Take it outside

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July 01, 2012

Planners give the phrase, and the picnic, new meaning.

The traditional picnic will thankfully never go out of style, with its hot dogs, lawn games and red checkered tablecloths.
But sometimes the occasion calls for something a bit more edgy and upscale.
Check out how these planners met the challenge.

When Frank Robinson of Island Events in Hawaii received his marching orders from a high-end Australian client, he had to sit back and take a deep breath. The dinner for 30 had to be a surprise. It had to be in an unknown location that could not be reached by traditional transportation. It also had to have an ocean view and very high-end cuisine and service.

What's more, when he tried discussing ideas with the client, she didn't want to talk. "She interrupted me and told me she trusted me completely. She wanted to be surprised along with the guests," Robinson says.

The day of the dinner, invitations were sent to the guests' hotel room, telling them when and where to gather for dinner, how to dress and what to bring. At the appointed time, the guests met and were transported to a local helicopter pad, where they boarded helicopters for a 45-minute tour of the island.
"This was a bit tricky because I needed everyone's weight to work on balancing the helicopters, and I needed the information a week out," Robinson says. He ended up simply emailing each of the guests for the information, without telling them why he needed it.

The helicopter landed at the top hole of the McKenna Beach and Golf Resort in Maui, which was set up for an evening of fine dining and dancing. Guests were welcomed with champagne, had their photos taken and enjoyed a cocktail reception at sunset. They then sat down to a five-course, locally-sourced dinner catered by the resort. The chef talked the guests through each of the courses, adding a personal and intimate flavor to the evening.

This was followed by a performance from one of the island's best jazz and dance bands. In keeping with Robinson's Barefoot Gala theme, guests kicked off their shoes and were dancing on the manicured greens until it was time to trek to a local Irish pub to finish the evening with a rugby game on the video and brews.
"This was one of my favorite recent events," Robinson says. "From the element of surprise to the high-end food and setting, it showed Hawaii at its best."

La Bonne Cuisine Catering and Events in Oakland, CA had more than one challenge on its hands when it was asked to pull off an outdoor event on the tarmac at the FedEx Oakland Airport hub. For the first time in 21 years, the Asia Pacific Economic Cooperation was to be held in the United States. This gathering of high-level dignitaries from around the world required top security clearances for everyone who was on the site.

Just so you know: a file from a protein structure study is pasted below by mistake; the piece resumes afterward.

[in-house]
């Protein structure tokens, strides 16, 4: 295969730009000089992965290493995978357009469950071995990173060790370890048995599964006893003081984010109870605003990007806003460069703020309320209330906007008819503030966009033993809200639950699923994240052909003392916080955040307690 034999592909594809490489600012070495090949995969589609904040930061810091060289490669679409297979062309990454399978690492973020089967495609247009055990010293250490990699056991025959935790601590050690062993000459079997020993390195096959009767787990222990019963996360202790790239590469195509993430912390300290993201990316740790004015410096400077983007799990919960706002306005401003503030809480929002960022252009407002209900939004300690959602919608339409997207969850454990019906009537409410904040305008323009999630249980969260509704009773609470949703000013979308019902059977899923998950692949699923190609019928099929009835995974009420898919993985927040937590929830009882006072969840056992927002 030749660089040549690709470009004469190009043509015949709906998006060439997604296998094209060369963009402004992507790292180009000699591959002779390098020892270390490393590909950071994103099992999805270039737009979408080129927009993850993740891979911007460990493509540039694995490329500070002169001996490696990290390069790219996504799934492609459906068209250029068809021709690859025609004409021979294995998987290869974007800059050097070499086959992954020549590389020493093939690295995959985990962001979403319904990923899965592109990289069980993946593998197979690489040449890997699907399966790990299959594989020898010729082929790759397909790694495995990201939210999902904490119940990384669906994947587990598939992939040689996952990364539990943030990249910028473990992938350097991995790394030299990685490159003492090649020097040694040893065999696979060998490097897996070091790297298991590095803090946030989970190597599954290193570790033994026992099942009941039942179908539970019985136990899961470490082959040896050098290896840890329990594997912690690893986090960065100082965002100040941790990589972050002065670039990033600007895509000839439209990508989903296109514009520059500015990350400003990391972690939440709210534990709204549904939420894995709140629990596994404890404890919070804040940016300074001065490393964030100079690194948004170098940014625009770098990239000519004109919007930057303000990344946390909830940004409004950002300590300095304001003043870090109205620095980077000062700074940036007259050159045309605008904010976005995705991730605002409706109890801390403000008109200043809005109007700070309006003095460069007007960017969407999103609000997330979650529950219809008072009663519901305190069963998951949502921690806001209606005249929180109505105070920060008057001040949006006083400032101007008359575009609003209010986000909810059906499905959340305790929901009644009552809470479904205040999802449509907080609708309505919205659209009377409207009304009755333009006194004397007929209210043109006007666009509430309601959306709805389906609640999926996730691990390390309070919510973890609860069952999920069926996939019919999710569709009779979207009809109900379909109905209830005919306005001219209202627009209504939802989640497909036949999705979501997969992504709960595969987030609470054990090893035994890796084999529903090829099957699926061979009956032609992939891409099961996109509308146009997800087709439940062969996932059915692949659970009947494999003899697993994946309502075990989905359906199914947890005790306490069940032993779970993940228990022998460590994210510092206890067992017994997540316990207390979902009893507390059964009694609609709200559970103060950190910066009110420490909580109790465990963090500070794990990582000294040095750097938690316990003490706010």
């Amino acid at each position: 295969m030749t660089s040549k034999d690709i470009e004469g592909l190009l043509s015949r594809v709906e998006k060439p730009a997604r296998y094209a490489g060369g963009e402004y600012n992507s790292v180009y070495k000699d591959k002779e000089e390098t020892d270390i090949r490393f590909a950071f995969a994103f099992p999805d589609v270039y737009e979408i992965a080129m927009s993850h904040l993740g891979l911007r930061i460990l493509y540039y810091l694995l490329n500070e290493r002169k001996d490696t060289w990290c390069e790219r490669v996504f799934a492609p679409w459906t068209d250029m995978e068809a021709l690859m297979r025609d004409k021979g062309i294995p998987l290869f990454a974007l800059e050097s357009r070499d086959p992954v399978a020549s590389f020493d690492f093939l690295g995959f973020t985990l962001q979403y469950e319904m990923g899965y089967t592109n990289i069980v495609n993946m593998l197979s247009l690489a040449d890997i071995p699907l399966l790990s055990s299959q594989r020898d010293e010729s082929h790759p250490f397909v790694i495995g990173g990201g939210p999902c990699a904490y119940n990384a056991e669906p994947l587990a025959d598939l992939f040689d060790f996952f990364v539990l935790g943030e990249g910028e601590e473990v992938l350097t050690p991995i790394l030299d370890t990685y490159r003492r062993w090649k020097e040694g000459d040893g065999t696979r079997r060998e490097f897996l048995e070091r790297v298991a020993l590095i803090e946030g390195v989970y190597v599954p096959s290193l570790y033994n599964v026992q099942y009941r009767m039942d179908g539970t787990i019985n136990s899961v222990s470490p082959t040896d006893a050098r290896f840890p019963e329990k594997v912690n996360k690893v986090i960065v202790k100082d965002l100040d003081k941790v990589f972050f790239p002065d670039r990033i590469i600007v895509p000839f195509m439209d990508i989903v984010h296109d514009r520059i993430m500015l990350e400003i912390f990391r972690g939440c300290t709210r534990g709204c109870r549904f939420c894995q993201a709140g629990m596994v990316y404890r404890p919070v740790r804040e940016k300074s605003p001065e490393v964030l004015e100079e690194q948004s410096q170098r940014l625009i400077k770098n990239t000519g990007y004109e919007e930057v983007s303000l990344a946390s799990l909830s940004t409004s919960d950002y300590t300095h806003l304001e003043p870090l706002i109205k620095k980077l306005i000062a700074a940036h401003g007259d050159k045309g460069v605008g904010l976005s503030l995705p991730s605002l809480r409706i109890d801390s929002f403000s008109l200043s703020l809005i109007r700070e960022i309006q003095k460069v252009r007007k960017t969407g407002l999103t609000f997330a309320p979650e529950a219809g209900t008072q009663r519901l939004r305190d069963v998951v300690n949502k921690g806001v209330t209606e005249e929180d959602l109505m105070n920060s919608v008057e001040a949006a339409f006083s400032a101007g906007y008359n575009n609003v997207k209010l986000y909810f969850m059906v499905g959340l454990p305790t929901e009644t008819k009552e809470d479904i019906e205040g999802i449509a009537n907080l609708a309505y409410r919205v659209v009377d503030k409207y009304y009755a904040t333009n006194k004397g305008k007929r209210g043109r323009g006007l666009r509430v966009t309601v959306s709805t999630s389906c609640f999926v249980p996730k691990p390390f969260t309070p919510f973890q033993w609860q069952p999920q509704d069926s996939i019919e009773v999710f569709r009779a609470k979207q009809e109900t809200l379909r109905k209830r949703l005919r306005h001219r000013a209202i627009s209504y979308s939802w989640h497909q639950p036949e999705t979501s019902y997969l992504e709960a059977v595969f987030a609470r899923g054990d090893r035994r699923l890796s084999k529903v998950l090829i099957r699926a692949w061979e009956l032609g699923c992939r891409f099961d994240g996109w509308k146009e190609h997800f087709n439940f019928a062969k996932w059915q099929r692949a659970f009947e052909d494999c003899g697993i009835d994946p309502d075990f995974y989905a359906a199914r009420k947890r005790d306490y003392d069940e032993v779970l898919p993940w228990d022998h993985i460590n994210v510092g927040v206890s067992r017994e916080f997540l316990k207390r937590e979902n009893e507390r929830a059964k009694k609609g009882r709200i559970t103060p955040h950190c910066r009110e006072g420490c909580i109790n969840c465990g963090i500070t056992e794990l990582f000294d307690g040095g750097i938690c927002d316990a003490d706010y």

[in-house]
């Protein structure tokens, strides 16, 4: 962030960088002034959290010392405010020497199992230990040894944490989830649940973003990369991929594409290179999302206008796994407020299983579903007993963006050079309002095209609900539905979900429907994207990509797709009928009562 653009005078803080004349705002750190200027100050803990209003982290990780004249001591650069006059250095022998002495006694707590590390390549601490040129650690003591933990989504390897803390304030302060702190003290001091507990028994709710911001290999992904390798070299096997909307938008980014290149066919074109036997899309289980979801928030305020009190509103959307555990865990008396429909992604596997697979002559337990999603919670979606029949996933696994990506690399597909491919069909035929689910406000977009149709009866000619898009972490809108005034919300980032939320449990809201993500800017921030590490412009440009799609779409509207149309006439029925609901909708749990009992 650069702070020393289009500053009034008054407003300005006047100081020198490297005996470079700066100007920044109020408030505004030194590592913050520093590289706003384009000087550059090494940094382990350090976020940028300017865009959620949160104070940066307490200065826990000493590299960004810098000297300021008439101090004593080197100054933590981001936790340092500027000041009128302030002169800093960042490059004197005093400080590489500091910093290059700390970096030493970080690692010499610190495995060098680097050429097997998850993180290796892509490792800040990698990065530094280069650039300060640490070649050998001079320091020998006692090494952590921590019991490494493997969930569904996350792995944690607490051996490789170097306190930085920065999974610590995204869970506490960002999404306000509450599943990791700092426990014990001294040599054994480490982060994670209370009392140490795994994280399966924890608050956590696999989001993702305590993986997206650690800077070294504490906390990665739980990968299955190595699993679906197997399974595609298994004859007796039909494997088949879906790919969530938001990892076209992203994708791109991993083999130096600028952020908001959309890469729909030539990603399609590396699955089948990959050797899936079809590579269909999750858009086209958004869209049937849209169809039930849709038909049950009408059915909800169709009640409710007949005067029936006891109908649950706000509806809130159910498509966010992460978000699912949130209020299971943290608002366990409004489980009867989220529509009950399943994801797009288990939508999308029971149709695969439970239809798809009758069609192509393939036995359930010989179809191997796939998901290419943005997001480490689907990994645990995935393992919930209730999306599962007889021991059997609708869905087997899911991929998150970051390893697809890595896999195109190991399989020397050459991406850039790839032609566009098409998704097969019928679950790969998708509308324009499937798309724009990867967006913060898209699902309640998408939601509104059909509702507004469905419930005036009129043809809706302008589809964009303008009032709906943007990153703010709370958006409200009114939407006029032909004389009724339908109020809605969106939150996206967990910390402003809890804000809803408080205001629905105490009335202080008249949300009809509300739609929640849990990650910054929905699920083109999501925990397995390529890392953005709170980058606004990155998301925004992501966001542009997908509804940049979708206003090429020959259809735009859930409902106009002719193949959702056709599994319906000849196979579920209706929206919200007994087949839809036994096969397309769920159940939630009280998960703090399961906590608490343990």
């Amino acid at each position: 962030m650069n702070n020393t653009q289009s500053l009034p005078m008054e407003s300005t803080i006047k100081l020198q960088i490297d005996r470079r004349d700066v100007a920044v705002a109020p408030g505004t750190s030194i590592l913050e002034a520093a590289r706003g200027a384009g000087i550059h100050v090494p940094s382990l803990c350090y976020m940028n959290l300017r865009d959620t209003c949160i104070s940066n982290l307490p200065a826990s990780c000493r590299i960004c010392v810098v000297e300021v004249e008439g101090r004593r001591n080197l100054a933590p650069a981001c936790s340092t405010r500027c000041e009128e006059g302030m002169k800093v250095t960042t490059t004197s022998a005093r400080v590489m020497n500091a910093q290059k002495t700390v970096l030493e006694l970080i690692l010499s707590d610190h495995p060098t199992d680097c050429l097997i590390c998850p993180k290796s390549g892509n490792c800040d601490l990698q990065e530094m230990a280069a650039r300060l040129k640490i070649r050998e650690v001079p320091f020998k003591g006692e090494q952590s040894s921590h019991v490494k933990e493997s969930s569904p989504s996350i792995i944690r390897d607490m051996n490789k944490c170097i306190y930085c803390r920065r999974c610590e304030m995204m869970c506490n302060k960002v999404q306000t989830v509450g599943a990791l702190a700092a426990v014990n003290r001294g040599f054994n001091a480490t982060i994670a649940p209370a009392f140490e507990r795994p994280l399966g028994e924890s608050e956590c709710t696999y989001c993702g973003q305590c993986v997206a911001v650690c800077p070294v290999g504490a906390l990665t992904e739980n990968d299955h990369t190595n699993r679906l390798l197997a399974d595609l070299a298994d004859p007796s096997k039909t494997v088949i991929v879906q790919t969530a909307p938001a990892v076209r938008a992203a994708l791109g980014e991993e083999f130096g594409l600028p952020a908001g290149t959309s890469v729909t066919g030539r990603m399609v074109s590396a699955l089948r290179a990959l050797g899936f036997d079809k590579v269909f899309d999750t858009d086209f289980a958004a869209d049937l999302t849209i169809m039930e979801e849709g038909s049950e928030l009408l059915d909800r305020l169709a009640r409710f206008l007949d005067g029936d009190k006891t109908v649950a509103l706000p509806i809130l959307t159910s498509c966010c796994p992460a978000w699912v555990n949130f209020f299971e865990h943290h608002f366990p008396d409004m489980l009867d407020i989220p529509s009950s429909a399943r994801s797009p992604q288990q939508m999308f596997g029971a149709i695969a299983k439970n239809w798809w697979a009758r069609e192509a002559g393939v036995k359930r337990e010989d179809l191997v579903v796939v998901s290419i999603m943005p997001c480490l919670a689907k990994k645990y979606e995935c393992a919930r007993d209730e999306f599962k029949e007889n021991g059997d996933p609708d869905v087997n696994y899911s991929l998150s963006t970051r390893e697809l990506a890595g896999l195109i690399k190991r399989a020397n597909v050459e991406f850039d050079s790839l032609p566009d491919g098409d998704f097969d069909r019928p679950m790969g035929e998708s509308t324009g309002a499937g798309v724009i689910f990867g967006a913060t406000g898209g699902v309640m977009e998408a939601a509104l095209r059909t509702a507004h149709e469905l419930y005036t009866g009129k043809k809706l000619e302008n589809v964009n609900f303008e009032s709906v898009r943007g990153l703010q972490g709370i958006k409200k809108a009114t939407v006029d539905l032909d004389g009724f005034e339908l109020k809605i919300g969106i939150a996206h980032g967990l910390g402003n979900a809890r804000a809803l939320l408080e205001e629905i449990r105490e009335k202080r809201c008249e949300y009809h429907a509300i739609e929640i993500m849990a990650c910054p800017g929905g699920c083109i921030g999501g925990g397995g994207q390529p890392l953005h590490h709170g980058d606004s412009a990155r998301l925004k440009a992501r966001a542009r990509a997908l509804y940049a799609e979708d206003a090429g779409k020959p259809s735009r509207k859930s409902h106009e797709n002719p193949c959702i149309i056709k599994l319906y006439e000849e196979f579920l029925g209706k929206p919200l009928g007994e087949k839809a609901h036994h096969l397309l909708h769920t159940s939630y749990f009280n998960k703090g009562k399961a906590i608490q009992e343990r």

"The Secret Service had to check out every detail. There was lots of back and forth with Washington," says Christophe Kubiak, executive chef. The site plan needed to be reviewed numerous times to make sure an evacuation car could get to any point at any time and all 150 staff had to have proper credentials.
And the location, selected to show off new and energy-efficient transportation vehicles, presented challenges as well. No water, power, bathrooms or lighting were available on the asphalt runway, so everything needed to be brought in including a field kitchen and tent for the 350 guests. Plus, a brand new FedEx cargo plane had to be carpeted in purple for tours.
La Bonne decided to feature sustainable foods in a farmer's market setting, setting up serving stations both in a white tent decorated with olive trees, wine barrels and picnic tables, and also outside under the wings of the aircraft. Custom burlap linens added to the California rustic feel.
The final challenge came 45 minutes after the event started. Because the event took place on a working tarmac, and the FedEx flight schedules could not be interfered with, La Bonne had to break down the outdoor stations so that the plane could leave on schedule. "We had to move everything as quickly as we could, but the working space was still very tight," Kubiak says. "We just counted on the pilot to be great."

The streets of the Resort at Pelican Hill in Newport Beach, CA, wind through bungalows, villas and the iconic golf course, and are usually filled with golf carts, cars and people out for a breath of the fresh southern California sea air.

But one of these streets turned into a sumptuous taste of Italy one night for one corporate group. Kevin Kraft of Bydzign, based in Las Vegas, turned the quiet stretch into a rollicking Italian street festival, complete with strolling entertainers, food carts, wine stations and music.

"We closed off one of the streets and set up a dining area, a space for high boys and lounge furniture and food and wine stations," Kraft said. The dessert table was positioned at the end of the street. Kraft also hung festival string lights across the street for lighting and to add to the ambience.

Guests were entertained by Venetian street performers including fortune tellers, stilt walkers, musicians, jugglers and caricature artists. But the star of the evening was sure to be the groaning tables of local produce and glimmering wines that looked as beautiful as they tasted.
Event Solutions magazine
June/July 2012

by Ann Turner

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